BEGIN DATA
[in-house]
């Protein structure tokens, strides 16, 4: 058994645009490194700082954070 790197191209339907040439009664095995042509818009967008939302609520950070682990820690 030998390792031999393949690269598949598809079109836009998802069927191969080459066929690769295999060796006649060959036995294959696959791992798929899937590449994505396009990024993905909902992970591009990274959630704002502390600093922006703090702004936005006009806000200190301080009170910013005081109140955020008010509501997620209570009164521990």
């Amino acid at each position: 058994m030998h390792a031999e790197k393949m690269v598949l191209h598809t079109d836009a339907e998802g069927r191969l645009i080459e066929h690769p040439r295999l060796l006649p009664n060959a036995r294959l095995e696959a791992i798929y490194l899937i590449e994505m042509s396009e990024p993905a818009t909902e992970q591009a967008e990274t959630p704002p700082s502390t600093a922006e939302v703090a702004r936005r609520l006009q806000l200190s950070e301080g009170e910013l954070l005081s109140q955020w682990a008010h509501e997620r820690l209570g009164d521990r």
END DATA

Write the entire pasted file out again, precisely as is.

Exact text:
[in-house]
């Protein structure tokens, strides 16, 4: 058994645009490194700082954070 790197191209339907040439009664095995042509818009967008939302609520950070682990820690 030998390792031999393949690269598949598809079109836009998802069927191969080459066929690769295999060796006649060959036995294959696959791992798929899937590449994505396009990024993905909902992970591009990274959630704002502390600093922006703090702004936005006009806000200190301080009170910013005081109140955020008010509501997620209570009164521990």
């Amino acid at each position: 058994m030998h390792a031999e790197k393949m690269v598949l191209h598809t079109d836009a339907e998802g069927r191969l645009i080459e066929h690769p040439r295999l060796l006649p009664n060959a036995r294959l095995e696959a791992i798929y490194l899937i590449e994505m042509s396009e990024p993905a818009t909902e992970q591009a967008e990274t959630p704002p700082s502390t600093a922006e939302v703090a702004r936005r609520l006009q806000l200190s950070e301080g009170e910013l954070l005081s109140q955020w682990a008010h509501e997620r820690l209570g009164d521990r």